Jewish groups are praising legislation adopted Thursday by the U.S. House of Representatives that would virtually assure that all Soviet Jews seeking to enter the United States could do so as refugees.
Sen. Frank Lautenberg (D-N.J.) is expected to propose a similar provision next week in the Senate, when it begins voting on the 1990 State Department authorization bill.
The bill, if passed by the Senate and signed into law by President Bush, would allow thousands of Soviet Jewish emigrants stranded in Italian transit communities to come to the United States.
Jewish groups were outraged last September, when the Justice Department’s Immigration and Naturalization Service stopped granting refugee status to virtually every Soviet Jew who sought it.
To be deemed refugees, Soviet Jews, like other individuals seeking entry to the United States, must now demonstrate that they face “a well-founded fear of persecution” in their native country.
But the House voted 358-44 on Thursday to shift the burden of proof from the refugee to the INS. It would now have to explain why a particular Soviet Jew does not face such a fear.
Technically, the bill leaves the door open for the INS to refuse refugee status to some Soviet Jews. But INS spokesman Duke Austin said he did not know how the government could prove that an applicant would not face such a fear.
Refugee status grants access to U.S. government funds for transportation and resettlement.
4,000 DENIED REFUGEE STATUS
But backlogs in refugee processing could still occur, as has happened this past year, if the U.S. refugee quota for the Soviet Union is not high enough and the funds not ample enough to meet the crush of refugees seeking to enter this country, Austin noted.
The House bill, sponsored by Rep. Bruce Morrison (D-Conn.), also applies to Soviet Evangelical Christians, Ukrainian Catholics and Orthodox, and certain categories of nationals of Cambodia, Laos and Vietnam.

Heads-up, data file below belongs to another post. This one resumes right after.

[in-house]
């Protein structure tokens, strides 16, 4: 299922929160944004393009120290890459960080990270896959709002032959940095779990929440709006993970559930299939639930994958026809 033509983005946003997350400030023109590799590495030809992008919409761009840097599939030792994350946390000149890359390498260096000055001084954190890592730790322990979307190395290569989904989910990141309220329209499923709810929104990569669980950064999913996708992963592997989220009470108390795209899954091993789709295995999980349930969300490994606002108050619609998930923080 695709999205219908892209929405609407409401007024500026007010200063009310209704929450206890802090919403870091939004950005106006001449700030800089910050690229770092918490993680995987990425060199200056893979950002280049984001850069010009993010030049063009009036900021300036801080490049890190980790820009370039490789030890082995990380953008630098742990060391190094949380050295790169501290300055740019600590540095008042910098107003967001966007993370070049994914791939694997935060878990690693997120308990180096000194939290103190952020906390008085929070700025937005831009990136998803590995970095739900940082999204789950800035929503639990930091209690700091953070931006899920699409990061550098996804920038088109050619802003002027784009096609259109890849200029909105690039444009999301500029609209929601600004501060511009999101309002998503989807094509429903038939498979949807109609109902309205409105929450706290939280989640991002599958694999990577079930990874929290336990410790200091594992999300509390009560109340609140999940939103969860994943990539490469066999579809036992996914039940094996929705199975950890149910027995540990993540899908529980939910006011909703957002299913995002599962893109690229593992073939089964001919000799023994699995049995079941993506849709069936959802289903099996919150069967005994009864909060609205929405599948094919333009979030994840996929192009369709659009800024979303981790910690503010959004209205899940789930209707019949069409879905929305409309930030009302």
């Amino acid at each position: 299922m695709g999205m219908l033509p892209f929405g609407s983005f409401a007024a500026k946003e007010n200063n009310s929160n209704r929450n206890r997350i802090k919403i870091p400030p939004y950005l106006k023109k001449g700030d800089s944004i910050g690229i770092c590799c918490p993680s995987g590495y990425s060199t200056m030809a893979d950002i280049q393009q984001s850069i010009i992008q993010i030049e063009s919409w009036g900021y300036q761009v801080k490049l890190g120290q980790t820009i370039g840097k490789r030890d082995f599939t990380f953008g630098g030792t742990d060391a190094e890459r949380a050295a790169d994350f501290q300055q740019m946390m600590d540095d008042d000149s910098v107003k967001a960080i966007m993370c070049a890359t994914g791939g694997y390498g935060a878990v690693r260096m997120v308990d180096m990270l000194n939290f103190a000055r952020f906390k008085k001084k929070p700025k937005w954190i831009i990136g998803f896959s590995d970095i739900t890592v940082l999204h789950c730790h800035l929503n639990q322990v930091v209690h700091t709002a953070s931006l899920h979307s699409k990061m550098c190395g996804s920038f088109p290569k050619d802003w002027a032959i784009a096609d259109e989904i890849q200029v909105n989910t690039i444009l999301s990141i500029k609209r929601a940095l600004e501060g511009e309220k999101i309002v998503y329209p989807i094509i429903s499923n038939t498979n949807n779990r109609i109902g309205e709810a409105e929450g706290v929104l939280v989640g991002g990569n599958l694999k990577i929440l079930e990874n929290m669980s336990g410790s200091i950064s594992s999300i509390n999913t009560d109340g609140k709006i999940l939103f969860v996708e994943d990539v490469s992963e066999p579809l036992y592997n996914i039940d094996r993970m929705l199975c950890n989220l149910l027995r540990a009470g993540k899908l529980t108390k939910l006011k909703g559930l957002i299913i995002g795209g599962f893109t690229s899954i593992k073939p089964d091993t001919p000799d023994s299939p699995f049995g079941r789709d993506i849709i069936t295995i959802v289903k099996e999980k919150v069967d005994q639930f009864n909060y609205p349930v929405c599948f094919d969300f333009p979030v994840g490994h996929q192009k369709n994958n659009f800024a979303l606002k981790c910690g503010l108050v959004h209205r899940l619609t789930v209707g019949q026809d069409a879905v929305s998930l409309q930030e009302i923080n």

In drafting the legislation, Morrison consulted with Jewish and non-Jewish groups, including the Council of Jewish Federations, the Hebrew Immigrant Aid Society and the American Jewish Committee.
The INS and the Bush administration have not actively lobbied against the bills. But, said Austin, “we don’t believe, and the administration does not believe, that there should be a presumptive determination for any group.”
He said such a presumption contradicts U.S. refugee law, codified by the Refugee Act of 1980, which states that determinations be made on a case-by-case basis.
Austin also cited the potential costs of bestowing automatic refugee status on Soviet Jews. The United States spends $7,000 per refugee on transportation, processing and resettlement.
If 100,000 Soviets sought to enter the United States this year, as a U.S. diplomat in Moscow told The New York Times on Thursday, that could lead to a “$700 million price tag,” Austin said. The diplomat told the Times that 250,000 Soviets may apply to enter the United States in 1990.
This fiscal year, Soviet Jews have represented the overwhelming number of Soviets being accorded refugee status.
Phillip Saperia, assistant executive vice president of HIAS, defended a presumption for Soviet Jews, saying that the INS has erred in refusing refugee status.
Between Sept. 1 and June 30, the INS refused refugee status to 18.6 percent of Soviet Jewish families that applied for it, about 4,000 people, according to HIAS.
Saperia cited historic Soviet treatment of Jews as justification for according refugee status to all who leave the country.
He acknowledged that few Soviet Jews are today being persecuted by the government, but added, “It is reasonable to assume this (Soviet) government isn’t all that secure.”
HIAS is currently figuring that 50,000 Soviet Jews will want to leave the Soviet Union in the 1990 fiscal year, which starts Oct. 1.
The Archive of the Jewish Telegraphic Agency includes articles published from 1923 to 2008. Archive stories reflect the journalistic standards and practices of the time they were published.